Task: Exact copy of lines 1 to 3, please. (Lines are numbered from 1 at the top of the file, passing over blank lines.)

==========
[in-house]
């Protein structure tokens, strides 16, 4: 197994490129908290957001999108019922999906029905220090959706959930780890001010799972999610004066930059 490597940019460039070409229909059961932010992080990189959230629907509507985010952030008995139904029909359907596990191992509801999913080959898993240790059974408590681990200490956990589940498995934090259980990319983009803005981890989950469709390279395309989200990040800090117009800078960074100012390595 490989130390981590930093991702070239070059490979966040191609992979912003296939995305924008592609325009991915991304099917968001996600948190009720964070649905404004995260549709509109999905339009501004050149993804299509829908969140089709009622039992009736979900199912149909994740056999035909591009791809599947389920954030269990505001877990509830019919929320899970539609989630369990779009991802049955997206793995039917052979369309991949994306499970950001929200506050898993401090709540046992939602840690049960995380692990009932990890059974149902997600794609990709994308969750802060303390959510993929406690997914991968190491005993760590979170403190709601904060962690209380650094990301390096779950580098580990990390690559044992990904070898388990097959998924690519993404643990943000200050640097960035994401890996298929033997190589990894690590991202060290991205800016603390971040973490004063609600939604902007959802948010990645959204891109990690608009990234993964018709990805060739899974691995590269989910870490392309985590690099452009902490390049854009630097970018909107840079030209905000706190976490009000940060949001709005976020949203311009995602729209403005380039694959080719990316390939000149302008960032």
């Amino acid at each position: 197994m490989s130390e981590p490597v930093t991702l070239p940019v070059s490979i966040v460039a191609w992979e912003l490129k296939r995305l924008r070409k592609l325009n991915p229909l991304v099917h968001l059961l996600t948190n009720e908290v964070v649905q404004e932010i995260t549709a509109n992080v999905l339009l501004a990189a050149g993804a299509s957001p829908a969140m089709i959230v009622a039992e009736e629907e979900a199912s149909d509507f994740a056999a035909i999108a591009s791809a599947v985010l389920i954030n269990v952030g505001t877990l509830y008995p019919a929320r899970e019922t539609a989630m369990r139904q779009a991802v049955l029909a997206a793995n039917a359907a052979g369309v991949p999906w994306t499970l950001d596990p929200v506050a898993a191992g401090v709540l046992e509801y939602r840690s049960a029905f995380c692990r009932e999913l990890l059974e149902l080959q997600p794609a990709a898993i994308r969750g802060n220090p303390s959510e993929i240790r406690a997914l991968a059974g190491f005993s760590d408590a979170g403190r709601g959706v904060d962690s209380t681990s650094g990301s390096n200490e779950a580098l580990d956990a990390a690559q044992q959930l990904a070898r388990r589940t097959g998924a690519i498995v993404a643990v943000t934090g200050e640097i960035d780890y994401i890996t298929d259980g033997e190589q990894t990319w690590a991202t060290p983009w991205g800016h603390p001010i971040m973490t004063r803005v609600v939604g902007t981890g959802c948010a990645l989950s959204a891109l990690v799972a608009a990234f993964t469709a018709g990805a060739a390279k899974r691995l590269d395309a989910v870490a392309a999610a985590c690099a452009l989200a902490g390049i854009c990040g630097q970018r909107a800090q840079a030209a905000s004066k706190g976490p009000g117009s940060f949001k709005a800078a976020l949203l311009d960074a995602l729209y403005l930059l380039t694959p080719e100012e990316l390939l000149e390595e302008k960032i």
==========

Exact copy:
[in-house]
């Protein structure tokens, strides 16, 4: 197994490129908290957001999108019922999906029905220090959706959930780890001010799972999610004066930059 490597940019460039070409229909059961932010992080990189959230629907509507985010952030008995139904029909359907596990191992509801999913080959898993240790059974408590681990200490956990589940498995934090259980990319983009803005981890989950469709390279395309989200990040800090117009800078960074100012390595 490989130390981590930093991702070239070059490979966040191609992979912003296939995305924008592609325009991915991304099917968001996600948190009720964070649905404004995260549709509109999905339009501004050149993804299509829908969140089709009622039992009736979900199912149909994740056999035909591009791809599947389920954030269990505001877990509830019919929320899970539609989630369990779009991802049955997206793995039917052979369309991949994306499970950001929200506050898993401090709540046992939602840690049960995380692990009932990890059974149902997600794609990709994308969750802060303390959510993929406690997914991968190491005993760590979170403190709601904060962690209380650094990301390096779950580098580990990390690559044992990904070898388990097959998924690519993404643990943000200050640097960035994401890996298929033997190589990894690590991202060290991205800016603390971040973490004063609600939604902007959802948010990645959204891109990690608009990234993964018709990805060739899974691995590269989910870490392309985590690099452009902490390049854009630097970018909107840079030209905000706190976490009000940060949001709005976020949203311009995602729209403005380039694959080719990316390939000149302008960032």
């Amino acid at each position: 197994m490989s130390e981590p490597v930093t991702l070239p940019v070059s490979i966040v460039a191609w992979e912003l490129k296939r995305l924008r070409k592609l325009n991915p229909l991304v099917h968001l059961l996600t948190n009720e908290v964070v649905q404004e932010i995260t549709a509109n992080v999905l339009l501004a990189a050149g993804a299509s957001p829908a969140m089709i959230v009622a039992e009736e629907e979900a199912s149909d509507f994740a056999a035909i999108a591009s791809a599947v985010l389920i954030n269990v952030g505001t877990l509830y008995p019919a929320r899970e019922t539609a989630m369990r139904q779009a991802v049955l029909a997206a793995n039917a359907a052979g369309v991949p999906w994306t499970l950001d596990p929200v506050a898993a191992g401090v709540l046992e509801y939602r840690s049960a029905f995380c692990r009932e999913l990890l059974e149902l080959q997600p794609a990709a898993i994308r969750g802060n220090p303390s959510e993929i240790r406690a997914l991968a059974g190491f005993s760590d408590a979170g403190r709601g959706v904060d962690s209380t681990s650094g990301s390096n200490e779950a580098l580990d956990a990390a690559q044992q959930l990904a070898r388990r589940t097959g998924a690519i498995v993404a643990v943000t934090g200050e640097i960035d780890y994401i890996t298929d259980g033997e190589q990894t990319w690590a991202t060290p983009w991205g800016h603390p001010i971040m973490t004063r803005v609600v939604g902007t981890g959802c948010a990645l989950s959204a891109l990690v799972a608009a990234f993964t469709a018709g990805a060739a390279k899974r691995l590269d395309a989910v870490a392309a999610a985590c690099a452009l989200a902490g390049i854009c990040g630097q970018r909107a800090q840079a030209a905000s004066k706190g976490p009000g117009s940060f949001k709005a800078a976020l949203l311009d960074a995602l729209y403005l930059l380039t694959p080719e100012e990316l390939l000149e390595e302008k960032i």